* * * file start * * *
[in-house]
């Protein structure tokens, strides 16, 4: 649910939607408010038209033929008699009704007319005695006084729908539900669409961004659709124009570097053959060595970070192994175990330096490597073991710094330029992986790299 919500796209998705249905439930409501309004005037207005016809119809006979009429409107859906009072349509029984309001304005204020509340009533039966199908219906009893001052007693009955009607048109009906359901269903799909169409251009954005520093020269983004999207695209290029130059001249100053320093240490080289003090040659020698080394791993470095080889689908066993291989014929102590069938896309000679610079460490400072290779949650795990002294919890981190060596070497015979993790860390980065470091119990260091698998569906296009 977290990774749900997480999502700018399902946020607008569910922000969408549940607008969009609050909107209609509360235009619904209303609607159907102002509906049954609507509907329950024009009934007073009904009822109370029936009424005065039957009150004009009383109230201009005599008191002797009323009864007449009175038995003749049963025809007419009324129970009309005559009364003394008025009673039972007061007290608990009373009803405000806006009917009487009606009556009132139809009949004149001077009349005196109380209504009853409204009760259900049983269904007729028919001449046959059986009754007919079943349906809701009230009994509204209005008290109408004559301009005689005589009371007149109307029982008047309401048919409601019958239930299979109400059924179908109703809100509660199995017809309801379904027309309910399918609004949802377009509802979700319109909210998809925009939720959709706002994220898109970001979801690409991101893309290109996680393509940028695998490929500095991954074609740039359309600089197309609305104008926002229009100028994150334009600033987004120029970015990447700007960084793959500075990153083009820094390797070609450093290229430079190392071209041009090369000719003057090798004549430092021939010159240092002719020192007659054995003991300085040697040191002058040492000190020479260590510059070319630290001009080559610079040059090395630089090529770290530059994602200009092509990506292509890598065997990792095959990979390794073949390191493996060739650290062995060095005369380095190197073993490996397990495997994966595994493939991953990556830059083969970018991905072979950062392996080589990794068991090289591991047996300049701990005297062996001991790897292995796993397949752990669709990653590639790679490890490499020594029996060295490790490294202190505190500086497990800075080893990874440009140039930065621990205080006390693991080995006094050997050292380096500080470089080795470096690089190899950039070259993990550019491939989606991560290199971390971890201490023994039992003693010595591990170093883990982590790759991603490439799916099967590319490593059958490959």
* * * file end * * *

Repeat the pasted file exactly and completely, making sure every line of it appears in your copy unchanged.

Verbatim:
[in-house]
């Protein structure tokens, strides 16, 4: 649910939607408010038209033929008699009704007319005695006084729908539900669409961004659709124009570097053959060595970070192994175990330096490597073991710094330029992986790299 919500796209998705249905439930409501309004005037207005016809119809006979009429409107859906009072349509029984309001304005204020509340009533039966199908219906009893001052007693009955009607048109009906359901269903799909169409251009954005520093020269983004999207695209290029130059001249100053320093240490080289003090040659020698080394791993470095080889689908066993291989014929102590069938896309000679610079460490400072290779949650795990002294919890981190060596070497015979993790860390980065470091119990260091698998569906296009 977290990774749900997480999502700018399902946020607008569910922000969408549940607008969009609050909107209609509360235009619904209303609607159907102002509906049954609507509907329950024009009934007073009904009822109370029936009424005065039957009150004009009383109230201009005599008191002797009323009864007449009175038995003749049963025809007419009324129970009309005559009364003394008025009673039972007061007290608990009373009803405000806006009917009487009606009556009132139809009949004149001077009349005196109380209504009853409204009760259900049983269904007729028919001449046959059986009754007919079943349906809701009230009994509204209005008290109408004559301009005689005589009371007149109307029982008047309401048919409601019958239930299979109400059924179908109703809100509660199995017809309801379904027309309910399918609004949802377009509802979700319109909210998809925009939720959709706002994220898109970001979801690409991101893309290109996680393509940028695998490929500095991954074609740039359309600089197309609305104008926002229009100028994150334009600033987004120029970015990447700007960084793959500075990153083009820094390797070609450093290229430079190392071209041009090369000719003057090798004549430092021939010159240092002719020192007659054995003991300085040697040191002058040492000190020479260590510059070319630290001009080559610079040059090395630089090529770290530059994602200009092509990506292509890598065997990792095959990979390794073949390191493996060739650290062995060095005369380095190197073993490996397990495997994966595994493939991953990556830059083969970018991905072979950062392996080589990794068991090289591991047996300049701990005297062996001991790897292995796993397949752990669709990653590639790679490890490499020594029996060295490790490294202190505190500086497990800075080893990874440009140039930065621990205080006390693991080995006094050997050292380096500080470089080795470096690089190899950039070259993990550019491939989606991560290199971390971890201490023994039992003693010595591990170093883990982590790759991603490439799916099967590319490593059958490959």